======= ======= ====== ====== ====== ===== ==== ====== ====== ===== ==== ======= ======= ====== ====== ====== ===== ==== ====== ====== ===== ====
I attend a university very far from my family. Like on the other side of the country far. As such, it necessitates a lengthy plane ride home when family gatherings arise. All of this is to say that I am writing this piece while sitting on an airplane, returning from the holidays spent with my relatives, staring out the window at what I am guessing is Nebraska. I brought a book to read, but instead I’m preoccupied with another person sitting perhaps eight rows ahead of me and across the aisle.
It’s a girl, and a beautiful one at that. By outward appearances, just my type. I first noticed her while lounging in the gate waiting for boarding to start. As much as people hate to admit it, we are constantly judging the people around us. Not necessarily intentionally, or with malice, but you’d be lying if you said you don’t notice who is around you and make conclusions about them — especially with women. We all have a basic “hot-or-not” snap barometer in our heads that’s perpetually sifting through the women that we see around us. It just happens, and it’s typically pretty quick, and pretty superficial. I’m not here to talk about the ethics of this phenomenon, though. The point is, this girl in the gate definitely registered as attractive as soon as I saw her.
We both (I think) noticed each other in the gate, as evidenced by a smile that she gave me when I pulled out my book to pass the time. In my mind, I knew that if something were to ever happen, I needed to use this half-hour before boarding started to actually talk to this girl.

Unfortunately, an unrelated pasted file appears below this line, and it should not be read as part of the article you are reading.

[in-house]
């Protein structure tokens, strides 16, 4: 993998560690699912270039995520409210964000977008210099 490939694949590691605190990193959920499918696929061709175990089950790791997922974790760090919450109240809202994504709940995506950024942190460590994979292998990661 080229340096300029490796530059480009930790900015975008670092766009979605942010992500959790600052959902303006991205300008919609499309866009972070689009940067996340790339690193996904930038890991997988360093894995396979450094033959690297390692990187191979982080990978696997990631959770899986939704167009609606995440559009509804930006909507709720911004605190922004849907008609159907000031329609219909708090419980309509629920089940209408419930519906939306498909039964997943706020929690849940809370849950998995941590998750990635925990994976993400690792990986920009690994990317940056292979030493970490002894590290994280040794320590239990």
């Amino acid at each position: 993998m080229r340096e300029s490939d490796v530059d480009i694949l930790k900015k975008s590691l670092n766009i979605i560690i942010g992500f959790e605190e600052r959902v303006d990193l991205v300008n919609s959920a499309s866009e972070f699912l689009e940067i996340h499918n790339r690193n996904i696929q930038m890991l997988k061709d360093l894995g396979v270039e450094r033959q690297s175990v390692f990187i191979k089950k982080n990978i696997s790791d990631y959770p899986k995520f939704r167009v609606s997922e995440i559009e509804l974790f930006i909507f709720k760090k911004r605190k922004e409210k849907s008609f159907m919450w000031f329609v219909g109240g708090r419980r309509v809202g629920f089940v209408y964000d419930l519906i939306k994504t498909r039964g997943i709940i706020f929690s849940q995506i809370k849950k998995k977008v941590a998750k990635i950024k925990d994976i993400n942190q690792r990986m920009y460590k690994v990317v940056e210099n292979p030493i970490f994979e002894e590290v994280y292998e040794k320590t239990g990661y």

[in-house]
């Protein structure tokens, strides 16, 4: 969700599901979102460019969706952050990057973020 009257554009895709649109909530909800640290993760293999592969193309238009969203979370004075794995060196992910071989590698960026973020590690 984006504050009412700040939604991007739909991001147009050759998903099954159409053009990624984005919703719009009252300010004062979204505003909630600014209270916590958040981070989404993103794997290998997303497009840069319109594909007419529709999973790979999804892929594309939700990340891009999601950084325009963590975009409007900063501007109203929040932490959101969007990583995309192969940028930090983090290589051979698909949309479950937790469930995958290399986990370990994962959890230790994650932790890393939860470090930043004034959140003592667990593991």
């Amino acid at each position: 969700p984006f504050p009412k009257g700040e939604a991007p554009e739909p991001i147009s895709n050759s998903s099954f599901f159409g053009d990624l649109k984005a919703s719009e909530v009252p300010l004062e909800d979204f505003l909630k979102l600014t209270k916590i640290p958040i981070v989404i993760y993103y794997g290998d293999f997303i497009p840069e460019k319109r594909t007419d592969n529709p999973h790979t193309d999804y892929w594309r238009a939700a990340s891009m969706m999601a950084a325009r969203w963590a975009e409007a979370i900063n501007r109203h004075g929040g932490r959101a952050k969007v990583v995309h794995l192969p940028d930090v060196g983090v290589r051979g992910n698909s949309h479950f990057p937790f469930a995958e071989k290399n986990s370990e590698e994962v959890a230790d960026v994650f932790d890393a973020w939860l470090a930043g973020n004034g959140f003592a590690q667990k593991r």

But I didn’t do that. I bitched out. I developed a “perfect situation” in my head that I was hoping would play out. How classically fantastic would it be if this smile in the gate turned into her sitting next to me on the plane, a place where we could really chat. That would be akin to a smack in the face from fate, the perfect situation that I couldn’t possibly fumble. It would be so clear. So, I told myself that I would wait for the plane to board and hope for the best.
Now I’m sitting next to an aggressively impatient businessman pretending to be a big shot despite being in economy like the rest of us plebeians. Next to him, along the aisle, is an unassuming older Jewish man who passed out two minutes after taxiing began. Hot girl? Undoubtedly out of reach. She’ll be exiting the aircraft a good minute or two before me once we land, given her seat, and so for all intents and purposes I will never see her again.
Why? Because I decided to let random chance take the wheel. I hoped that her ticket miraculously read 27E, and that she’d be sitting right here next to me. But here’s the thing: In the airplane of life, the hot girl’s seat is never going to be the one next to yours. Life will always give you the middle-aged mom, the possibly contagious child on their first-ever plane ride, or the smelly fat guy before it hands you the hot girl.
No, random chance is not to be trusted. You have to make your own luck, seize the opportunity when it arises — all those shitty clichés. It’s not good enough to wait for the “perfect situation,” because it’s not going to happen. You have to create it yourself.
So here I am, writing down these thoughts into a crap article instead of figuring out when to text gate girl upon touchdown. Instead of deciding whether to take her to a downtown or uptown bar. Instead of playing the game that I know I’m capable of. So don’t be like me, sitting here with my metaphorical thumb up my metaphorical ass. Excuse random chance and make your own game.
Because, in the end, isn’t that what being confident is all about? The ability to insert yourself into “fate” and know that it will all work out in your favor? We all want some things to simply happen for us, but maybe that’s not the best approach. Maybe making it yourself is the real way to success..